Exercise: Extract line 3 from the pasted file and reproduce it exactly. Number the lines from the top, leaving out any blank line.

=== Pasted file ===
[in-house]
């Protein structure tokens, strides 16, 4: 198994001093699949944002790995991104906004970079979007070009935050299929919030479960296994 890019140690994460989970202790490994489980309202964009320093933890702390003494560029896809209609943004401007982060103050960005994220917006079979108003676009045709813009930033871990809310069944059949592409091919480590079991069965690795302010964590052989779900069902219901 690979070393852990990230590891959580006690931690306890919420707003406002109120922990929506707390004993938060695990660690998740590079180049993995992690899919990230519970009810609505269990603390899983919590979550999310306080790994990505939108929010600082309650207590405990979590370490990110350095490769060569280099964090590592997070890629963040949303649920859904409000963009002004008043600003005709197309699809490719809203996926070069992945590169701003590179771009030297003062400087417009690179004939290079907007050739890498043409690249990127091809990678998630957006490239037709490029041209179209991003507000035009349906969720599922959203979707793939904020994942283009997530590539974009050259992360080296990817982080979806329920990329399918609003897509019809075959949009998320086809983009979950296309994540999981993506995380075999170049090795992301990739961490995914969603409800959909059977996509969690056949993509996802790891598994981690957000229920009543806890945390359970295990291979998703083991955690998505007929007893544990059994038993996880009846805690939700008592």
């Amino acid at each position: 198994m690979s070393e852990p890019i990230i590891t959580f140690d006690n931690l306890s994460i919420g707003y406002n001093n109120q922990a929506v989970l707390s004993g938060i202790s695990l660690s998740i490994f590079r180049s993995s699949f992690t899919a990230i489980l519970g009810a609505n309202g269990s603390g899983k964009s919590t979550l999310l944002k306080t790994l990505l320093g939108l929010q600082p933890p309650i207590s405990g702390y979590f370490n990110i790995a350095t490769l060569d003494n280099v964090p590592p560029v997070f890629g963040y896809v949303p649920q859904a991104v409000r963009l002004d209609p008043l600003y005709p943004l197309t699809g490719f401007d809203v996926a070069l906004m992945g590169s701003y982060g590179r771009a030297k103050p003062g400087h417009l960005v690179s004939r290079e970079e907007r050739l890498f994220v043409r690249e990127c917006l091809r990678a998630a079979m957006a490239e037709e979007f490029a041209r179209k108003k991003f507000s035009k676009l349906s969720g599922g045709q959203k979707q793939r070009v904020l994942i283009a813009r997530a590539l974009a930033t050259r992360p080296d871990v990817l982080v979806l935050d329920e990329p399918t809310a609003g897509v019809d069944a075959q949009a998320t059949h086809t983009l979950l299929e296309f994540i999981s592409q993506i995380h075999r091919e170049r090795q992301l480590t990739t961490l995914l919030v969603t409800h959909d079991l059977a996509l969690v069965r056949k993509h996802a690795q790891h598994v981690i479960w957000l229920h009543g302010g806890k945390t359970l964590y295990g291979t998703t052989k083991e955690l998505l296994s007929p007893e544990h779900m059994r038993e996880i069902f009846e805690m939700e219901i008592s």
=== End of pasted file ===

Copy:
């Amino acid at each position: 198994m690979s070393e852990p890019i990230i590891t959580f140690d006690n931690l306890s994460i919420g707003y406002n001093n109120q922990a929506v989970l707390s004993g938060i202790s695990l660690s998740i490994f590079r180049s993995s699949f992690t899919a990230i489980l519970g009810a609505n309202g269990s603390g899983k964009s919590t979550l999310l944002k306080t790994l990505l320093g939108l929010q600082p933890p309650i207590s405990g702390y979590f370490n990110i790995a350095t490769l060569d003494n280099v964090p590592p560029v997070f890629g963040y896809v949303p649920q859904a991104v409000r963009l002004d209609p008043l600003y005709p943004l197309t699809g490719f401007d809203v996926a070069l906004m992945g590169s701003y982060g590179r771009a030297k103050p003062g400087h417009l960005v690179s004939r290079e970079e907007r050739l890498f994220v043409r690249e990127c917006l091809r990678a998630a079979m957006a490239e037709e979007f490029a041209r179209k108003k991003f507000s035009k676009l349906s969720g599922g045709q959203k979707q793939r070009v904020l994942i283009a813009r997530a590539l974009a930033t050259r992360p080296d871990v990817l982080v979806l935050d329920e990329p399918t809310a609003g897509v019809d069944a075959q949009a998320t059949h086809t983009l979950l299929e296309f994540i999981s592409q993506i995380h075999r091919e170049r090795q992301l480590t990739t961490l995914l919030v969603t409800h959909d079991l059977a996509l969690v069965r056949k993509h996802a690795q790891h598994v981690i479960w957000l229920h009543g302010g806890k945390t359970l964590y295990g291979t998703t052989k083991e955690l998505l296994s007929p007893e544990h779900m059994r038993e996880i069902f009846e805690m939700e219901i008592s």